Review – The Dollhouse Family #5 (DC)

Publisher: DC (Hill House Comics Imprint)
Writer: Mike Carey
Artwork: Peter Gross, Vince Locke
Colours: Cris Peter
Lettering: Todd Klein
Release Date: 11th March 2020

When Alice is forced to face the hard facts that now only are the police unwilling to help her find Una, but they are openly treating her as a suspect, she decides to take the fight to the Jenny, and Cloax. Unearthing the origins of Cordwainer and the rest of the Dollhouse family, Alice heads to her ancestral home in County Wicklow to try and find the origin of the dollhouse itself in an attempt to give herself any edge in her coming fight to rescue her daughter.

So, what can I tell you about this issue to convince you to buy into this series, that I haven’t already said about the previous issues? Not a lot if I’m honest, I am pretty much just repeating myself at this point but, you know what? If I can get one more person to read this series by doing so then this is more than worth my time.

That said, I just want to get one small niggle out of the way right now before move onto the good stuff. In this issue, Alice pulls off an unbelievable job of historical sleuthing in what seems to be a couple of hours using only Google. Even with full paid access to Ancestry and the combined talents of Miss Marple, Hercule Poirot and Lt. Frank Columbo, I can’t see how she got the information she did in that time. However, it serves to move the story along to the good stuff at a brisk pace, so I’ll forgive and forget this time.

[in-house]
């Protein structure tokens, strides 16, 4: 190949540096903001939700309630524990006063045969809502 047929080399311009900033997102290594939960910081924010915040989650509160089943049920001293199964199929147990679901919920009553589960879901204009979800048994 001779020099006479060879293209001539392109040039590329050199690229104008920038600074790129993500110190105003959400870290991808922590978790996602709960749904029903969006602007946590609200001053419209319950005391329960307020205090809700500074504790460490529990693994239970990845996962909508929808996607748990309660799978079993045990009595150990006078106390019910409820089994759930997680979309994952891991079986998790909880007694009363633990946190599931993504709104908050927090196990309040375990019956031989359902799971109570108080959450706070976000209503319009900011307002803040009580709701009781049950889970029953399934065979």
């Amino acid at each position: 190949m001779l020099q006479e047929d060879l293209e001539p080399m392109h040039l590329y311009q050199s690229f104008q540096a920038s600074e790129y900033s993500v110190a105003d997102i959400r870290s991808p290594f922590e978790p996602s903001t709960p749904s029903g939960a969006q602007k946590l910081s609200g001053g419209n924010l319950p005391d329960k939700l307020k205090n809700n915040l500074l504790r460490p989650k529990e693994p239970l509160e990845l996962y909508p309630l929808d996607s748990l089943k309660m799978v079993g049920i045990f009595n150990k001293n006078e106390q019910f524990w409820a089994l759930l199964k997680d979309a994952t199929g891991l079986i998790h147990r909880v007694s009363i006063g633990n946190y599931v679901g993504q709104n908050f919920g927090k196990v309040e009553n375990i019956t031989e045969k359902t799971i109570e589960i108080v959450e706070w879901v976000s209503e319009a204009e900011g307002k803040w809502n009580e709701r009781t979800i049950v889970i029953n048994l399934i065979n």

What discovering this information does do, is give us the insight into how the Dollhouse collects its family and why Alice and Una are so important to it. The Voice in The Black Room is playing revenge as the longest game of them all, collecting the souls of every descendant of Joseph Kent that it can. What Alice still doesn’t know is why.

Alice’s arrival in Ireland comes with a series of surprises, the least of these being that she is the sole heir to her Aunt’s estate – and also that of Joseph Kent – and this is the point where the story steps up to a whole other level. There have been two timelines running throughout this series so far, and this issue brings them both together, merging ghostly visions of the house on the night of Cordwainer’s birth, and finally revealing the origin of the Dollhouse. I’m not even slightly exaggerating when I say that this reveal was the most unexpectedly Cronenberg thing I’ve seen since I read Lonnie Nadler and Zac Thompson’s COME INTO ME.

The artwork remains absolutely beautiful, disturbing and horrific, and there are panels that I could sit and look at for hours. Okay, they’re the more disturbing ones, but I could still sit and look at them for hours. I’ve been really impressed with the work Vince Locke and Chris Peter have produced on this series and each issue of this story has been a real highlight of my pull list.

This year has produced some great titles already, and this is one of my favourites. I can’t find fault with anything this team has produced so far, and I think that it’s going to take something very special to knock The Dollhouse Family out of my top 3 comics this year.

Rating: 5/5.


The writer of this piece was: Mark Scott
Mark Tweets from @macoy_comicgeek ‏

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